Summary:

High consumer expectations for the mobile web aren’t yet being met, with 71 percent expecting sites to load on smartphones as quickly as they load on desktop computers. Dual-core smartphones and 4G networks will help, but businesses have to find ways to optimize their sites.

mobile-web-survey

High consumer expectations for the mobile web aren’t yet being met, with 71 percent expecting sites to load on smartphones just as fast as they load on desktop computers. This adds a challenge for companies trying to build a mobile presence, as 43 percent of smartphone users won’t return to a site if it loads too slowly on the handset. Mobile websites are gaining functionality and therefore complexity, which can both tax the processing power of a smartphone while also loading slowly on 3G networks that looked speedy just a few years ago.

The data on consumer tolerances for mobile website performance comes today from a Compuware survey of 4,014 mobile web users around the world. The report, dubbed “What Users Want From Mobile,” paints an unexpectedly dreary picture for the mobile web, even as more people are switching from feature phones to capable smartphones. The survey illustrates that the longer the load time of a mobile site, the higher the rate of abandonment: Seventy-four percent of mobile phone users won’t wait more than 5 seconds for a page load. A few other noteworthy data points from the free report, which also mentions mobile apps in passing:

  • Almost half of those surveyed, 46 percent, said websites load more slowly on their phone than on the desktop.
  • Nearly 60 percent of web users say they expect a website to load on their mobile phone in 3 seconds or less.
  • An even 50 percent are only willing to wait 5 seconds or less for an application to load before exiting.
  • More than 80 percent of mobile web users would access websites more often from their phone if the experience was as fast and reliable.
  • Nearly half of mobile web users are unlikely to return to a website that they had trouble accessing from their phone, and 57 percent are unlikely to recommend the site.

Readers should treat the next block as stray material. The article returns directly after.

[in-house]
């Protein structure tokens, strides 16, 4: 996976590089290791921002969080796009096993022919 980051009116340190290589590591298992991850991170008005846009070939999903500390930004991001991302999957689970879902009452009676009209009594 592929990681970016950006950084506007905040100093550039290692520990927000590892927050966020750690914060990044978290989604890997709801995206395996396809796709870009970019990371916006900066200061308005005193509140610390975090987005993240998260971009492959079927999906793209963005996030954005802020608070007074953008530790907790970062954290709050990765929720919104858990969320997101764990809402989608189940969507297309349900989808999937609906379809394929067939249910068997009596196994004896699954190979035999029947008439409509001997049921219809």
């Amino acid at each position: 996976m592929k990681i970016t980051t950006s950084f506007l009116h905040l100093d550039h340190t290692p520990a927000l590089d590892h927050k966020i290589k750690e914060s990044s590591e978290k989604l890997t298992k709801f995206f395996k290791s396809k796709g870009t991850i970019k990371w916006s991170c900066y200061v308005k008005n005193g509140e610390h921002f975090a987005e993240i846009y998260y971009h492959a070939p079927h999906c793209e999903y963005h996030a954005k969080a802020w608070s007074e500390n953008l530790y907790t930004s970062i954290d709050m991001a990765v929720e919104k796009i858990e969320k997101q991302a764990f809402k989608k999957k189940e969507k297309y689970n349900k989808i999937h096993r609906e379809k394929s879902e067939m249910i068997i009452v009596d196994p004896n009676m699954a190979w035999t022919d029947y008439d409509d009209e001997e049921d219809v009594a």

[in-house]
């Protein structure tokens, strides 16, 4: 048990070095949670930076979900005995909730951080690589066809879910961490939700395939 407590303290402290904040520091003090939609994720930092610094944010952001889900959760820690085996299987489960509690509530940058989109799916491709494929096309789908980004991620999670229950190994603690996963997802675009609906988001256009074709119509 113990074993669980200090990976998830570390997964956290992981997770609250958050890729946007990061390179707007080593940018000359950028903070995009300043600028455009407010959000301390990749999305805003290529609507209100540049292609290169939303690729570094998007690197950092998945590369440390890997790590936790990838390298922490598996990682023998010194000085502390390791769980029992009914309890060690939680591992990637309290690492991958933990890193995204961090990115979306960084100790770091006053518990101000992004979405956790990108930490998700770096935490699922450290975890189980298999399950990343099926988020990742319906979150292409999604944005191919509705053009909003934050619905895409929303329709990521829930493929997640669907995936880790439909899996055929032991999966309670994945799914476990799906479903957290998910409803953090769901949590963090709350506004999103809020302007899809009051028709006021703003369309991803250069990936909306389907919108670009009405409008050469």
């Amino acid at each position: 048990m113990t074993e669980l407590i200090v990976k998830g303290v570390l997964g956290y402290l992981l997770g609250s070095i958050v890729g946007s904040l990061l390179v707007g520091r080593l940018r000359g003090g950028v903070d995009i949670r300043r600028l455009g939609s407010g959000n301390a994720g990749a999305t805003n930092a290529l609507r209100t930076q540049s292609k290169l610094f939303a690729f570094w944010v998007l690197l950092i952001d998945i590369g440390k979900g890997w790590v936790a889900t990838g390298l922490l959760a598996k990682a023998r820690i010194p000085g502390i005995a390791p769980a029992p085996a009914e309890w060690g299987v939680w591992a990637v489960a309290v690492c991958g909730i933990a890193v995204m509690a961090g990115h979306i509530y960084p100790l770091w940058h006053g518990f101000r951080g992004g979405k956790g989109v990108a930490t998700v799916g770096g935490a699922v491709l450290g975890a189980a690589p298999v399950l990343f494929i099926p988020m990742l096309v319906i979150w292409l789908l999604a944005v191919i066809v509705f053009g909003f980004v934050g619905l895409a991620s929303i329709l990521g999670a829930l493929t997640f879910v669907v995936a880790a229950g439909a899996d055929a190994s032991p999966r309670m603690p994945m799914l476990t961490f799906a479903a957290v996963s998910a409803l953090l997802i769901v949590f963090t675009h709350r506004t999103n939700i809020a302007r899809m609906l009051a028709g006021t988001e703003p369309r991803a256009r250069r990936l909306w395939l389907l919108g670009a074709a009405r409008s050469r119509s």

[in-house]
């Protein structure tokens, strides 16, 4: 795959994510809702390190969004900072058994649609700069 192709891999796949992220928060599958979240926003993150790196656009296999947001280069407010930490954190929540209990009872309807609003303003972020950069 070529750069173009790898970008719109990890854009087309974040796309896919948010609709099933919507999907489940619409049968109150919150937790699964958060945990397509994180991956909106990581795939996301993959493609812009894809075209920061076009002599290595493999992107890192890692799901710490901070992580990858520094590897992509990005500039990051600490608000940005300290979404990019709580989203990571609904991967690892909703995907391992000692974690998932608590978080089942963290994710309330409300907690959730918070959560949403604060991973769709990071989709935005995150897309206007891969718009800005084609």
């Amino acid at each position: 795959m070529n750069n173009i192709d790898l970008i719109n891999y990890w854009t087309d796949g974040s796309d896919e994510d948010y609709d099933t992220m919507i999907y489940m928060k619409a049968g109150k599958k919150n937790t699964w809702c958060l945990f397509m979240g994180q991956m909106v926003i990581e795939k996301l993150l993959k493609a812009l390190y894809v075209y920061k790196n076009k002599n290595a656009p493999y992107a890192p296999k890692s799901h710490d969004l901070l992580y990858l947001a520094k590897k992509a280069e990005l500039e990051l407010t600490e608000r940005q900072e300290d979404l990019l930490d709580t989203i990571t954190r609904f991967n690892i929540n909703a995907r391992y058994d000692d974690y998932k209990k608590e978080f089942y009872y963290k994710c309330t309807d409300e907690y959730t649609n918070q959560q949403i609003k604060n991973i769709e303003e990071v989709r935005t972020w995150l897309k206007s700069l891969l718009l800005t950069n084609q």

Of note is that survey participants must own a mobile phone and have used it at least once in the past year. That means owners of web-enabled feature phones could be skewing the results downward.

Fortunately, some help is on the way: This year is shaping up to be the coming-out party for dual-core chips and 4G networks. Most new high-end handsets arriving today are powered by processors with two computing cores clocked at 1 GHz or better, which provides a noticeable performance boost over last year’s smartphones: Web pages can render much faster with these chips. And although T-Mobile and Sprint led the 4G charge prior to this year — depending on your definition of 4G, that is — networks are now seeing upgrades that can provide download speeds of 12 Mbps or more on a mobile device.

It’s going to take time before most consumers have smartphones with multiple cores and 4G radios, however. And that means businesses trying to establish themselves on the mobile web need to manage what they control, which is the actual code for their mobile website. While you’d expect it to be fairly obvious that web developers should optimize their code for use on handsets, the data from Compuware’s survey puts a relatively detailed level of measurement as to why it really matters. Maturing smartphone hardware and mobile broadband networks will surely help, but businesses shouldn’t rely on them to solve all of their mobile web problems.

Comments have been disabled for this post